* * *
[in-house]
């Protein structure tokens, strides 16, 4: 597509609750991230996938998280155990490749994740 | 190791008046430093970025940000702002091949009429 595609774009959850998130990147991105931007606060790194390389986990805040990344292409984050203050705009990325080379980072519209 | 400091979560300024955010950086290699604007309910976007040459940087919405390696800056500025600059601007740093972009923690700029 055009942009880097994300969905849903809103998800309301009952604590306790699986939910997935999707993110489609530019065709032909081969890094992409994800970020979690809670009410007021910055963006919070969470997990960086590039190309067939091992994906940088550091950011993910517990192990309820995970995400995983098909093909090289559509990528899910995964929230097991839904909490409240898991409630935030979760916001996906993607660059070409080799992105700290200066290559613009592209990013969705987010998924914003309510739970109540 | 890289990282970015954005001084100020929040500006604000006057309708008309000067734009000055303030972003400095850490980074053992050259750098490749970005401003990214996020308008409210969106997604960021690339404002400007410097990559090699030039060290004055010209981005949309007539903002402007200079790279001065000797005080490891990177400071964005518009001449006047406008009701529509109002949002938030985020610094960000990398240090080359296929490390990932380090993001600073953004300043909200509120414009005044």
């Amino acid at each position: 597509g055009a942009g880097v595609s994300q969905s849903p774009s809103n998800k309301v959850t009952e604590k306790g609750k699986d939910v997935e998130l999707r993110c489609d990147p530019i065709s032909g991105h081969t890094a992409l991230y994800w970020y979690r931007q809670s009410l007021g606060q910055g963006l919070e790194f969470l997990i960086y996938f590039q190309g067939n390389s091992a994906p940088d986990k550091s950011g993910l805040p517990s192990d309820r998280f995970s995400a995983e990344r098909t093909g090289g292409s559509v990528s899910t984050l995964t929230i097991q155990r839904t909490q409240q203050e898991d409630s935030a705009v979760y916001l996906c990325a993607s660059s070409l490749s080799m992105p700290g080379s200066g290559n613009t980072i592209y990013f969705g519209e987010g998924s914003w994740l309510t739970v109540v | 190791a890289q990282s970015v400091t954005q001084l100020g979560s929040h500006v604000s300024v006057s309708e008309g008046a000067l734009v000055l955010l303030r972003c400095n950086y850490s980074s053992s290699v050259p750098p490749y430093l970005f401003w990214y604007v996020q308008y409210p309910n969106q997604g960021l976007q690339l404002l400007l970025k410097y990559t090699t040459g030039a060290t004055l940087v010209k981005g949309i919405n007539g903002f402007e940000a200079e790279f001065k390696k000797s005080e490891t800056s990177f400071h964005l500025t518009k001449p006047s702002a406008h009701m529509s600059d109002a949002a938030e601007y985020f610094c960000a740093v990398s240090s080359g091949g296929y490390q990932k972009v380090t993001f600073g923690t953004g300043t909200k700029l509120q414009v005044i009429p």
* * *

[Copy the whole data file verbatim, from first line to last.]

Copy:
[in-house]
């Protein structure tokens, strides 16, 4: 597509609750991230996938998280155990490749994740 | 190791008046430093970025940000702002091949009429 595609774009959850998130990147991105931007606060790194390389986990805040990344292409984050203050705009990325080379980072519209 | 400091979560300024955010950086290699604007309910976007040459940087919405390696800056500025600059601007740093972009923690700029 055009942009880097994300969905849903809103998800309301009952604590306790699986939910997935999707993110489609530019065709032909081969890094992409994800970020979690809670009410007021910055963006919070969470997990960086590039190309067939091992994906940088550091950011993910517990192990309820995970995400995983098909093909090289559509990528899910995964929230097991839904909490409240898991409630935030979760916001996906993607660059070409080799992105700290200066290559613009592209990013969705987010998924914003309510739970109540 | 890289990282970015954005001084100020929040500006604000006057309708008309000067734009000055303030972003400095850490980074053992050259750098490749970005401003990214996020308008409210969106997604960021690339404002400007410097990559090699030039060290004055010209981005949309007539903002402007200079790279001065000797005080490891990177400071964005518009001449006047406008009701529509109002949002938030985020610094960000990398240090080359296929490390990932380090993001600073953004300043909200509120414009005044």
């Amino acid at each position: 597509g055009a942009g880097v595609s994300q969905s849903p774009s809103n998800k309301v959850t009952e604590k306790g609750k699986d939910v997935e998130l999707r993110c489609d990147p530019i065709s032909g991105h081969t890094a992409l991230y994800w970020y979690r931007q809670s009410l007021g606060q910055g963006l919070e790194f969470l997990i960086y996938f590039q190309g067939n390389s091992a994906p940088d986990k550091s950011g993910l805040p517990s192990d309820r998280f995970s995400a995983e990344r098909t093909g090289g292409s559509v990528s899910t984050l995964t929230i097991q155990r839904t909490q409240q203050e898991d409630s935030a705009v979760y916001l996906c990325a993607s660059s070409l490749s080799m992105p700290g080379s200066g290559n613009t980072i592209y990013f969705g519209e987010g998924s914003w994740l309510t739970v109540v | 190791a890289q990282s970015v400091t954005q001084l100020g979560s929040h500006v604000s300024v006057s309708e008309g008046a000067l734009v000055l955010l303030r972003c400095n950086y850490s980074s053992s290699v050259p750098p490749y430093l970005f401003w990214y604007v996020q308008y409210p309910n969106q997604g960021l976007q690339l404002l400007l970025k410097y990559t090699t040459g030039a060290t004055l940087v010209k981005g949309i919405n007539g903002f402007e940000a200079e790279f001065k390696k000797s005080e490891t800056s990177f400071h964005l500025t518009k001449p006047s702002a406008h009701m529509s600059d109002a949002a938030e601007y985020f610094c960000a740093v990398s240090s080359g091949g296929y490390q990932k972009v380090t993001f600073g923690t953004g300043t909200k700029l509120q414009v005044i009429p």